In Humboldt County, radio stations broadcast gardening ads geared toward the Emerald Triangle's most lucrative — but still federally illegal — industry: marijuana. NPR's Kelly McEvers speaks with broadcast lawyer Harry Cole about the legality of advertising pot and related growing products.
Originally published on Tue April 22, 2014 4:31 pm
When Kristine Leighton graduated from a private college five years ago with a degree in hospitality, she owed $75,000 in student loans. Each month, she paid the minimum amount of $450 and lived at home with her parents on Long Island, N.Y.
Jamika lives in a two-story apartment complex surrounded by a 10-foot-high security gate in San Bernardino, Calif. The yellow paint on the buildings' outside walls is peeling.
She doesn't want to use her full name. She doesn't want too many people to know about her situation.
Jamika and her siblings had to leave the house her family was renting in South Central L.A. when the property went into foreclosure. With money so tight, Jamika moved to San Bernardino, along with three of her siblings.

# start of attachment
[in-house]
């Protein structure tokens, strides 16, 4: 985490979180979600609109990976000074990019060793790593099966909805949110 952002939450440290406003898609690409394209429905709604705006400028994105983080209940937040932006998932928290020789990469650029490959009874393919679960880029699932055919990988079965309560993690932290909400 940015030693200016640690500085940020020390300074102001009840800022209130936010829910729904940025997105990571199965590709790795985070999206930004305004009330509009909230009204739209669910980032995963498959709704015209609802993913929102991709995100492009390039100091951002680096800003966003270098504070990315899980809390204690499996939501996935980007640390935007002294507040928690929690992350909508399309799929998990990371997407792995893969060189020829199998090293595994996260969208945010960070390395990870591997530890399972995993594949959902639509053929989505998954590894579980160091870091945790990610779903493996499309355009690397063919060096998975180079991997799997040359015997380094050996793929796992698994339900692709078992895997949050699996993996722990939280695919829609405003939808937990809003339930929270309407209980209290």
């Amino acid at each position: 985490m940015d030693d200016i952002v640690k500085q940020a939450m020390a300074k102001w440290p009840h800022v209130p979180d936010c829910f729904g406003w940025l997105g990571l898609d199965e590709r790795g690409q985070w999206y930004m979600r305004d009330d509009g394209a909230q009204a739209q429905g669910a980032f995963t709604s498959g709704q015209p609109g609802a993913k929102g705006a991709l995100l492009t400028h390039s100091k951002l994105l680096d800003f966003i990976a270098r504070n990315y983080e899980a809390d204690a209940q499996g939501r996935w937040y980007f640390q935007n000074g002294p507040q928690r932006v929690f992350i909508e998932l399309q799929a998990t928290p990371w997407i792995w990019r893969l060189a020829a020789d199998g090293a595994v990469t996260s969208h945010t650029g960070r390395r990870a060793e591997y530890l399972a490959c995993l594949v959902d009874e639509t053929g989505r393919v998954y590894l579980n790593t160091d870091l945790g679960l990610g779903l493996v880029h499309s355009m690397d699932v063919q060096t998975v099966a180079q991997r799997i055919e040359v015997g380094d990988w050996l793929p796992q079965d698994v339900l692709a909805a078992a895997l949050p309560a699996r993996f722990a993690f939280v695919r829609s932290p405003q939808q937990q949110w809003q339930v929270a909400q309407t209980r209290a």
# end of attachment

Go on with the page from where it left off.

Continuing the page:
France's ban keeping stores from being open late at night does not run afoul of the country's constitution, a top court has ruled. Cosmetics retailer Sephora had hoped to keep its flagship Paris store open until midnight. Instead, the shop must observe the traditional closing time of 9 p.m., according to the ruling.
McDonald's, citing the "evolving situation" in Crimea, said Friday it was closing its three restaurants on the Black Sea peninsula, but the move has prompted one prominent Moscow politician to call for the fast-food giant to be booted from all of Russia.
"Due to operational reasons beyond our control, McDonald's has taken the decision to temporarily close our three restaurants in Simferopol, Sevastopol and Yalta," a spokeswoman said.
As winter loosens its grip, employers are taking on more help.
Hotels, bars and restaurants added 33,000 workers, while retailers tacked on 21,000 jobs in March, the Labor Department said Friday. Economists say those increases suggest employers are growing more confident that Americans will be spending more this year.